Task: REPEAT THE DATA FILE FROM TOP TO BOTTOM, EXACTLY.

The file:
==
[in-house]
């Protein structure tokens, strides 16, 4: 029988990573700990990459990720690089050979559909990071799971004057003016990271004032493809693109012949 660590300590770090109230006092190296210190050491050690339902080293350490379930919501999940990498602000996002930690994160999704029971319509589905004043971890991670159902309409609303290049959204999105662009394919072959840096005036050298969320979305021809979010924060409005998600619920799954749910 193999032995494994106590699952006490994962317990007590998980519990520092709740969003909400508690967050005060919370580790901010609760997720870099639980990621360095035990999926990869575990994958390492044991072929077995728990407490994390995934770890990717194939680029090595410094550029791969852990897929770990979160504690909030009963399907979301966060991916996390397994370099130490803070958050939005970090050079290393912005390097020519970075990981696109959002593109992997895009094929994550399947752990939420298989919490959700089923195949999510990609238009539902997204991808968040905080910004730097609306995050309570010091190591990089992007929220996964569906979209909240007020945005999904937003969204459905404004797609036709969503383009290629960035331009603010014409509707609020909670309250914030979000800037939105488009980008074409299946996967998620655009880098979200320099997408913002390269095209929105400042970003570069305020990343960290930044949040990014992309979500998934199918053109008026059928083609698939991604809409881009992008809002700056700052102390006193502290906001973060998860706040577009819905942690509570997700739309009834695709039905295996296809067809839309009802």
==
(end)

[in-house]
């Protein structure tokens, strides 16, 4: 029988990573700990990459990720690089050979559909990071799971004057003016990271004032493809693109012949 660590300590770090109230006092190296210190050491050690339902080293350490379930919501999940990498602000996002930690994160999704029971319509589905004043971890991670159902309409609303290049959204999105662009394919072959840096005036050298969320979305021809979010924060409005998600619920799954749910 193999032995494994106590699952006490994962317990007590998980519990520092709740969003909400508690967050005060919370580790901010609760997720870099639980990621360095035990999926990869575990994958390492044991072929077995728990407490994390995934770890990717194939680029090595410094550029791969852990897929770990979160504690909030009963399907979301966060991916996390397994370099130490803070958050939005970090050079290393912005390097020519970075990981696109959002593109992997895009094929994550399947752990939420298989919490959700089923195949999510990609238009539902997204991808968040905080910004730097609306995050309570010091190591990089992007929220996964569906979209909240007020945005999904937003969204459905404004797609036709969503383009290629960035331009603010014409509707609020909670309250914030979000800037939105488009980008074409299946996967998620655009880098979200320099997408913002390269095209929105400042970003570069305020990343960290930044949040990014992309979500998934199918053109008026059928083609698939991604809409881009992008809002700056700052102390006193502290906001973060998860706040577009819905942690509570997700739309009834695709039905295996296809067809839309009802």